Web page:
Columbus Habitat for Humanity-Schuyler Extension anticipates first build
Yessica Marino, a Schuyler resident and single mother of two, is one step closer to home ownership as Columbus Habitat for Humanity-Schuyler Extension celebrated the groundbreaking of her soon-to-be home on July 19.
“Every one of us deserves an adequate and affordable place to call home,” said Sheri Balak, project leader for the Schuyler Extension Steering Committee, during the ceremony. “Everyone needs a foundation to build a home.”
The vision of bridging the gap regarding home ownership began in 2015 when Claudia Lanuza, project coordinator at CHI Health Schuyler, highlighted the struggle many community members face when seeking affordable housing in the area, in particular the immigrant population.
The issue left many feeling distressed, including The Rev. Pat Norris, who formerly served at Christ United Methodist Church and The Rev. Ruth Boettcher, who previously served at St. John’s Lutheran Church, resulting in a partnership forming with the Columbus Habitat for Humanity in November 2016.
“(Lanuza) was sharing with us about how difficult it is for people moving in from another country to come to Schuyler and all the roadblocks there are to establishing a home here,” Norris said. “And that was about the time we’re deciding ‘What can we do?’”
Since then, the organization has surveyed the area for potential homeowners and suitable grounds for the home.
“...(Marino) wants to be independent, self-reliant,” Balak said. “She has been very committed to making herself a good candidate. She’s very excited to have this opportunity.”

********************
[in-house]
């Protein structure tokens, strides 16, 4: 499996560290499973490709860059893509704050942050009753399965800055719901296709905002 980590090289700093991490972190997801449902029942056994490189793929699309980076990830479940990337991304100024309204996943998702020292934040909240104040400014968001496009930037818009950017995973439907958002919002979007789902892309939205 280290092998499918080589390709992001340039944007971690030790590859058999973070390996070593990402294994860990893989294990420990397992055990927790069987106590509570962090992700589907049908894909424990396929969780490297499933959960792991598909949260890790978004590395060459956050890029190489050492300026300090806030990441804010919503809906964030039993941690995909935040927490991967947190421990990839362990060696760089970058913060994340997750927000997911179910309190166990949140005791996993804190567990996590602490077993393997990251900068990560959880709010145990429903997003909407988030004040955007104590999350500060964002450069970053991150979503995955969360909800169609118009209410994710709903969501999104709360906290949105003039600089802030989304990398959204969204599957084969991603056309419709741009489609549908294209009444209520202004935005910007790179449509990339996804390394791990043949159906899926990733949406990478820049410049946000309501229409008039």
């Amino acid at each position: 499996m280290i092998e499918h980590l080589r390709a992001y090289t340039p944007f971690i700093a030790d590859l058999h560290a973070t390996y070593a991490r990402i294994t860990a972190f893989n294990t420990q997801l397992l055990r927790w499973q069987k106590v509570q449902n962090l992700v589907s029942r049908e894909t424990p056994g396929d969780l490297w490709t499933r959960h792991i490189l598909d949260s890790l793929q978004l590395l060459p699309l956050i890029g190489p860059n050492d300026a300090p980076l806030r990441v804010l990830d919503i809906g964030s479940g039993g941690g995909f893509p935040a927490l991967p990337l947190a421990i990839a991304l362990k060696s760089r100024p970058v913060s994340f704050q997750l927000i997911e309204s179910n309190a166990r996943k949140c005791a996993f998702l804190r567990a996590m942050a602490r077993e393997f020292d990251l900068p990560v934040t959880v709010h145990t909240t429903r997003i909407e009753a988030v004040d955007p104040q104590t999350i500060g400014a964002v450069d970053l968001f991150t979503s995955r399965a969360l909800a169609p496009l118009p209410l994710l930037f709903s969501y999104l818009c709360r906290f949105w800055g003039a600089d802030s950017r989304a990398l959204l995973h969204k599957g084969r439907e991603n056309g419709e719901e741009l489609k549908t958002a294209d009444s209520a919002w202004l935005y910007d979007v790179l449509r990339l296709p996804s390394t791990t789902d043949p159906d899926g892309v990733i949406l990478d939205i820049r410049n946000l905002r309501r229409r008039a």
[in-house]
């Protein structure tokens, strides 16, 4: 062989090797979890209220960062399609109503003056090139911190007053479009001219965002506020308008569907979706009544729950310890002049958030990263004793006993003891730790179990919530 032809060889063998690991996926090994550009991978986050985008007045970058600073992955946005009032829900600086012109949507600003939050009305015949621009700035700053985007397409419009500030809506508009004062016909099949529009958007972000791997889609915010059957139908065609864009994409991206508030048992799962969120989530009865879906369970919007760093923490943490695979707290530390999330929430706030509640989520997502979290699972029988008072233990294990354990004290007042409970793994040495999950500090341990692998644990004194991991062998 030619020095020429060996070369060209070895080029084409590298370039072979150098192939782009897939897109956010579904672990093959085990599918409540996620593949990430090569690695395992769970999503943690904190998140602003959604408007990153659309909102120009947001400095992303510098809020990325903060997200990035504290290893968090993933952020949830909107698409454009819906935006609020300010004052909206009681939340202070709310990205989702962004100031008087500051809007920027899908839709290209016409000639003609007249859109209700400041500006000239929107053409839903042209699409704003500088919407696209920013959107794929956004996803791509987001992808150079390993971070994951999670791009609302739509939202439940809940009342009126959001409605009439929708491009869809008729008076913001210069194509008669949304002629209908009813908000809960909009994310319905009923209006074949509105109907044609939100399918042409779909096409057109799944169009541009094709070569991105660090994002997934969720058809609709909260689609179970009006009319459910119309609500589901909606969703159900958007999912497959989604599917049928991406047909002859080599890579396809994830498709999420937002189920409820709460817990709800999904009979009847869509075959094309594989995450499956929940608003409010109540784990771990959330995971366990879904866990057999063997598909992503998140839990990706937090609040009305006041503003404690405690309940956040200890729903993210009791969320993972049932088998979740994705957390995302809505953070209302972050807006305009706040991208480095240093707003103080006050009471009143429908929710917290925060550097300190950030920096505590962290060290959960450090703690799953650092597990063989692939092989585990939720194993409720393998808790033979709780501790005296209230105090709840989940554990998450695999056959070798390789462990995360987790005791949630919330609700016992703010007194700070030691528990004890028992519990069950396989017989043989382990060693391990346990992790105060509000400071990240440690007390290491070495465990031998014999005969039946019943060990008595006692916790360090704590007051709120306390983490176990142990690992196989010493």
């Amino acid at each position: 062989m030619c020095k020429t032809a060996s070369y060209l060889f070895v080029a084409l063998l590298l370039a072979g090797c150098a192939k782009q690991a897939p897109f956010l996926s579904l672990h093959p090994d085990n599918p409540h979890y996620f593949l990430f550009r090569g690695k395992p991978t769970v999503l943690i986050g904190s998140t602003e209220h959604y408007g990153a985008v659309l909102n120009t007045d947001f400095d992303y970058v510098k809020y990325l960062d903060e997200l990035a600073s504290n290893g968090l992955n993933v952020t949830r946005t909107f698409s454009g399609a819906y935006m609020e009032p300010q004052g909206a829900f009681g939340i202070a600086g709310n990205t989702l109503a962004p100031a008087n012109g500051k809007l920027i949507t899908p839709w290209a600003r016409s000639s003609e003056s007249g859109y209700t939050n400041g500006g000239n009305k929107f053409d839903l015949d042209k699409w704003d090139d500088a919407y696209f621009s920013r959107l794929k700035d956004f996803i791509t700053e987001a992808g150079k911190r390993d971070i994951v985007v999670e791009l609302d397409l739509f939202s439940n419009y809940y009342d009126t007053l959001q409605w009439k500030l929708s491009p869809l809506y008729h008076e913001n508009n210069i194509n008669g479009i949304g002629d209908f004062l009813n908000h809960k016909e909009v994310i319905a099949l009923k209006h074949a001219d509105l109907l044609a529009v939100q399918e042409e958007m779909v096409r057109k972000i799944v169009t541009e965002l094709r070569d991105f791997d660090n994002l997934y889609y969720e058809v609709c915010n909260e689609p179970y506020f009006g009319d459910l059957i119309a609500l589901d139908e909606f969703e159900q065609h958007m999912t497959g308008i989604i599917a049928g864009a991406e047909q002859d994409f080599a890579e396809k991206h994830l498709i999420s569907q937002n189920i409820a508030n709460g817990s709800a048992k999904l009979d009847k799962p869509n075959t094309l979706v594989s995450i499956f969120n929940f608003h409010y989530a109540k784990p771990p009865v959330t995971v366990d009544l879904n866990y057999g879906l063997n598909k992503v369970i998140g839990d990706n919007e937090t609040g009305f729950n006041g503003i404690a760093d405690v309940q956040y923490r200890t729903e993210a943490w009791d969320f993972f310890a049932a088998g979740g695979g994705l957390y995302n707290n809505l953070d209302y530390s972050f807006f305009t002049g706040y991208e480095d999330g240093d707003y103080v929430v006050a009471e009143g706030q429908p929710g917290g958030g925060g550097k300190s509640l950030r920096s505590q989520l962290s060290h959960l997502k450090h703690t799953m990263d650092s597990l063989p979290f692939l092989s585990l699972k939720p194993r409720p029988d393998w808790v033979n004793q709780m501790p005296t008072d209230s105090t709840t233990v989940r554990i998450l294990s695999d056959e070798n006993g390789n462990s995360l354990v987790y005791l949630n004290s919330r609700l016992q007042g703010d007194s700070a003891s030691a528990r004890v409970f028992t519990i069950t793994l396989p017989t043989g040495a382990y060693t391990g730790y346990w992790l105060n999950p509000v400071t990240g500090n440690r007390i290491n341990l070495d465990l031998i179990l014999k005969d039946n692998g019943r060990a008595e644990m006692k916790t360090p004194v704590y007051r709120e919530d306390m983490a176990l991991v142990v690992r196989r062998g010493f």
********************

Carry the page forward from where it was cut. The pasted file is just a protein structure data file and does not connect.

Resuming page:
Habitat for Humanity is a global nonprofit housing organization working in local communities nationwide and in approximately 70 countries. It works toward its vision of building affordable housing by helping Habitat homeowners build their own homes alongside volunteers. The homes are mainly paid through sweat equity, which is volunteer hours put in by homeowners and it reduces the cost of the houses.
“It’s very important because we have such a diverse population here and the housing shortage has been proven through Schuyler assessment studies and we should have been building 36 units per year, and that hasn’t been happening,” Balak said. “We still are in need of adequate housing for everyone so everyone can have that home to strengthen their families.”
Balak said numerous community members signed up as volunteers during Schuyler Extension’s recruitment days on July 12 and 13 at Cobblestone Inn and Suite.
Both Jim Hake and Jim Price, construction managers for Columbus Habitat for Humanity, will be leading Schuyler Extension’s first build, which Balak anticipates to continue this weekend.
“So (Marino) is going to be here working side by side the volunteers to build her own home,” Balak said.
Norris said the group had to jump through many hurdles to get to this point so she was glad to be able to witness the vision come to fruition during the ceremony.
“It’s terribly exciting,” she said. “When I left a year ago, I hated to leave what was happening here but had hoped and knew that God would just continue working and that’s what is happening here.”
Natasya Ong is a reporter for the Schuyler Sun. Reach her via email at email@example.com.